The initial full length β2AR cDNA (a gift from B. Kobilka at Stanford University) contained the amino terminal hemagglutinin signal sequence and Flag epitope, as well as the 6-histidine tag . The entire construct was amplified from its original vector using standard polymerase chain reaction (PCR) protocols with flanking primers designed to introduce 5′ BamHI and 3′ HindIII restriction sites immediately upstream from hemagglutinin signal sequence and downstream from the 6-histidine tag, respectively. The constructs were subsequently cloned into the pFastBacI (pFB) Bac-to-Bac transfer vector (Invitrogen) to generate the wild-type β2AR (pFB/wtβ2AR) construct under the control of the polyhedrin promotor. Fourteen C-terminal truncation variants in five amino acid steps starting with the 1–408 variant (Figure 1A) were generated from wtβ2AR using the QuikChange protocol (Stratagene). Receptor specific primers were designed to insert a 6-histidine tag followed by a stop codon immediately adjacent to the last amino acid of the receptor variant.
A similar procedure to the above was used for the Cx26 series (Figure 1B; Supplementary Figure S1) which were designed to test a larger series of truncations in all of the extra-membrane regions of a protein. Wild-type human Cx26 (NCBI: AF479776) with a C-terminal 6-histidine tag in pVL1393 was used as a template for production of all the variants. Virus was then generated by recombination with linearized baculovirus DNA (BaculoGold; BD Bioscience). A total of 19 N-terminal, 20 C-terminal, 19 intracellular loop (IL), and 38 extracellular loop (EL; 19 each in EL1 and EL2, respectively) truncations were evaluated.
Baculovirus viral DNA was generated by site-specific recombination of the transfer vector into the viral genome in DH10Bac cells (Invitrogen) according to the manufacturer’s protocol. The resulting recombinant bacmid DNA was isolated and transfected into Sf9 insect cells using cellfectin (Invitrogen). A viral titer was determined for each construct after three rounds of viral amplification, which was normalized to 1 × 109 infectious particles (IP) per milliter .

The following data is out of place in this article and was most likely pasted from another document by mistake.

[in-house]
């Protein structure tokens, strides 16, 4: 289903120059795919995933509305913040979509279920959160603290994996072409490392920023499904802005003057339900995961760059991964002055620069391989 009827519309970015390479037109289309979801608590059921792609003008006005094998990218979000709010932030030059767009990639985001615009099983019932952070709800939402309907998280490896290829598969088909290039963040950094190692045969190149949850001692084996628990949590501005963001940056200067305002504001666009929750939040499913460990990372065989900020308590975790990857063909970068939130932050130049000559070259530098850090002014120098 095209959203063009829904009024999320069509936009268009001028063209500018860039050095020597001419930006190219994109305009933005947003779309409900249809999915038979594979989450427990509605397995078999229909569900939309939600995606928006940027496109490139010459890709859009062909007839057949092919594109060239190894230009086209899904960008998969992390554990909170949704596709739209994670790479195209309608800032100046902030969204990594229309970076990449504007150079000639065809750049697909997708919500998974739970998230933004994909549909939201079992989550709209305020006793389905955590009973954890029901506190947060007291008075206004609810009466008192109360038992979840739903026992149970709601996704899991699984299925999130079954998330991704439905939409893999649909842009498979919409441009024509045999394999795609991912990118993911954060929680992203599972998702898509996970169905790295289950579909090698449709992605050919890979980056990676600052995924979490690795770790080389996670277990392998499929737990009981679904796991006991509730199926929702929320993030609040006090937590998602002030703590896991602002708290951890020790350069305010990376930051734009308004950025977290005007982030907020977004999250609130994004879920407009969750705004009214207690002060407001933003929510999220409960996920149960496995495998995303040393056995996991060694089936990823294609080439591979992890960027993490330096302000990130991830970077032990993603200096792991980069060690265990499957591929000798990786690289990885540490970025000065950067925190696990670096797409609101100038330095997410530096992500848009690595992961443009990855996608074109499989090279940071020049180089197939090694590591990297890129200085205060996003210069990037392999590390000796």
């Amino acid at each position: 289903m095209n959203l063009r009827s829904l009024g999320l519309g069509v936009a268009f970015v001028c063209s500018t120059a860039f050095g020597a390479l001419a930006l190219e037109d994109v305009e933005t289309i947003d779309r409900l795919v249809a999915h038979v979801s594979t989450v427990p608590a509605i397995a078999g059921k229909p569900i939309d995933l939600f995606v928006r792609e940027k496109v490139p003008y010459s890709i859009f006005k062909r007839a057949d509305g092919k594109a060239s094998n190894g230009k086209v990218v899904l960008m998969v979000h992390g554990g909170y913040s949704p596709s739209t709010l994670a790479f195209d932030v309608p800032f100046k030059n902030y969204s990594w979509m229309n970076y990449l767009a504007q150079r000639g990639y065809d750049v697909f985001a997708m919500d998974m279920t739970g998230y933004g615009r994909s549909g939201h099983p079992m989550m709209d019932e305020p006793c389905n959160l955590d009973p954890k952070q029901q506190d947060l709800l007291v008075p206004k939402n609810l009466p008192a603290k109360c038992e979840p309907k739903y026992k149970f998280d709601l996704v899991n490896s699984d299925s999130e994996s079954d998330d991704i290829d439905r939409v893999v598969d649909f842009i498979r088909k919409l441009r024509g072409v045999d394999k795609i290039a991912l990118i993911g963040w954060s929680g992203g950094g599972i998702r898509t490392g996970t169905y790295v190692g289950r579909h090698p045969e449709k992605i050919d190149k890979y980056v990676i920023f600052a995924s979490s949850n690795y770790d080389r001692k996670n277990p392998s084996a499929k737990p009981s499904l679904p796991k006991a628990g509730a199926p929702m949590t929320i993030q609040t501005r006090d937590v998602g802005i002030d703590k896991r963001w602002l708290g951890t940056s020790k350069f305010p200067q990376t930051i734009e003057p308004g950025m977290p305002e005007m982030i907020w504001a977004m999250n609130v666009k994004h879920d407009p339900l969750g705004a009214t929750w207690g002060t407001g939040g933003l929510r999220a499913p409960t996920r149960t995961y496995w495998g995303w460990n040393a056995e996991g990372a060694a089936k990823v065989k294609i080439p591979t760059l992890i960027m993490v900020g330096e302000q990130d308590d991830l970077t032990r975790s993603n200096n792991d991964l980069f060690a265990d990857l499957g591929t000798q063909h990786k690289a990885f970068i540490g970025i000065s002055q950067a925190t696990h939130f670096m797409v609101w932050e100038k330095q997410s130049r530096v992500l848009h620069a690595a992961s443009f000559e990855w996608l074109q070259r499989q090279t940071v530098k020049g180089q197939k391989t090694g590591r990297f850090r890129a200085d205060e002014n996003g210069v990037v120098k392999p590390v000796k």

The Vertiga-IM (Thomson) was developed as a second generation small scale protein expression system [7,8] to enable small scale screening of insect or mammalian (e.g. CHO & HEK293) cells in suspension. Three parameters were optimized using the Vertiga-I as a starting point: orbital path, throw distance and temperature control. The throw distance for the circular orbit was optimized to one-half inch for use with the Thomson 24-well plates. However, the throw is adjustable to accommodate different vessel formats. Finally, the temperature control was upgraded from the peltier system used on the Vertiga-I to a compression refrigeration system which is capable of maintaining a temperature from 5–40°C (+/− 0.1°).
Stocks of insect cell cultures were maintained in shake flasks and passaged every three days with ESF 921 insect cell media (Expression Systems). For each data point a 5 ml aliquot of mid-log phase insect cell culture at a density of 2 × 106 cells/ml was infected with a high-titer (1 × 109 IP/mL) stock of each construct (β2AR or Cx26) at a final multiplicity of infection (MOI) of 2. During the 72 hour induction the cells were maintained in suspension in a 24-well sterile block (Thomson) sealed with BreathEasy membranes (USA Scientific) by shaking at 300 rpm at 27 °C in the Vertiga-IM. Medium scale expression was performed in 50 ml shake flasks (Corning) maintained at 27 °C and 115 rpm in a standard incubator (New Brunswick).
Twenty micrograms of M2-anti-Flag monoclonal antibody (Sigma) were derivatized with Zenon Alexa-488 (Invitrogen) according to the manufacturer’s protocol. The reaction was diluted to 1 ml with Tris-buffered saline (TBS: 20 mM Tris pH 7.5, 130 mM NaCl) containing 4% bovine serum albumin to yield a stock solution of 20 μg/ml Alexa-488 labelled Flag (Alexa488-Flag) antibody. For the cell surface expression assay, 10 μl of culture were transferred from the 24-well Thomson block to a 96-well Costar round bottom plate and mixed with 15 μl of the Alexa488-Flag stock solution. The mixture was incubated at 4 °C for 30 min and then diluted five-fold with TBS to a final volume of 200 μl.